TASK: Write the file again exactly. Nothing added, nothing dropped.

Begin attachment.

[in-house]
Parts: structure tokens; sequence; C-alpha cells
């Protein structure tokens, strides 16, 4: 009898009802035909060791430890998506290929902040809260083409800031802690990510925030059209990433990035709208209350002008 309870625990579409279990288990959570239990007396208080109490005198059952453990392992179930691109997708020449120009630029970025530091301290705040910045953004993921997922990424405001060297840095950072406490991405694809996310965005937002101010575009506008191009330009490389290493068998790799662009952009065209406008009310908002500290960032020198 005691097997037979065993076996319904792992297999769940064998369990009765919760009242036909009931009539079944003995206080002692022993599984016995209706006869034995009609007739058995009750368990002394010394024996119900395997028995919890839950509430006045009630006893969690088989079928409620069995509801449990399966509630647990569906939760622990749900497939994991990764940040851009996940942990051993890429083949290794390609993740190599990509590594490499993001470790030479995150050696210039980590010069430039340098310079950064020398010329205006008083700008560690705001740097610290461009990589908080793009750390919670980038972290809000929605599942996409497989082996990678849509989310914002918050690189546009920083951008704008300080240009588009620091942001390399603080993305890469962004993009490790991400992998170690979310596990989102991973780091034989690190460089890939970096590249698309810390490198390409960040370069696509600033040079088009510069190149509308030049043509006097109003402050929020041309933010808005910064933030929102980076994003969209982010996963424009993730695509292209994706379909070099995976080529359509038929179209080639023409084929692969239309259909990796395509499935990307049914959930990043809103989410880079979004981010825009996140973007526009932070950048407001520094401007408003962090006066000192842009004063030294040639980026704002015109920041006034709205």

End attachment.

[in-house]
Parts: structure tokens; sequence; C-alpha cells
């Protein structure tokens, strides 16, 4: 009898009802035909060791430890998506290929902040809260083409800031802690990510925030059209990433990035709208209350002008 309870625990579409279990288990959570239990007396208080109490005198059952453990392992179930691109997708020449120009630029970025530091301290705040910045953004993921997922990424405001060297840095950072406490991405694809996310965005937002101010575009506008191009330009490389290493068998790799662009952009065209406008009310908002500290960032020198 005691097997037979065993076996319904792992297999769940064998369990009765919760009242036909009931009539079944003995206080002692022993599984016995209706006869034995009609007739058995009750368990002394010394024996119900395997028995919890839950509430006045009630006893969690088989079928409620069995509801449990399966509630647990569906939760622990749900497939994991990764940040851009996940942990051993890429083949290794390609993740190599990509590594490499993001470790030479995150050696210039980590010069430039340098310079950064020398010329205006008083700008560690705001740097610290461009990589908080793009750390919670980038972290809000929605599942996409497989082996990678849509989310914002918050690189546009920083951008704008300080240009588009620091942001390399603080993305890469962004993009490790991400992998170690979310596990989102991973780091034989690190460089890939970096590249698309810390490198390409960040370069696509600033040079088009510069190149509308030049043509006097109003402050929020041309933010808005910064933030929102980076994003969209982010996963424009993730695509292209994706379909070099995976080529359509038929179209080639023409084929692969239309259909990796395509499935990307049914959930990043809103989410880079979004981010825009996140973007526009932070950048407001520094401007408003962090006066000192842009004063030294040639980026704002015109920041006034709205």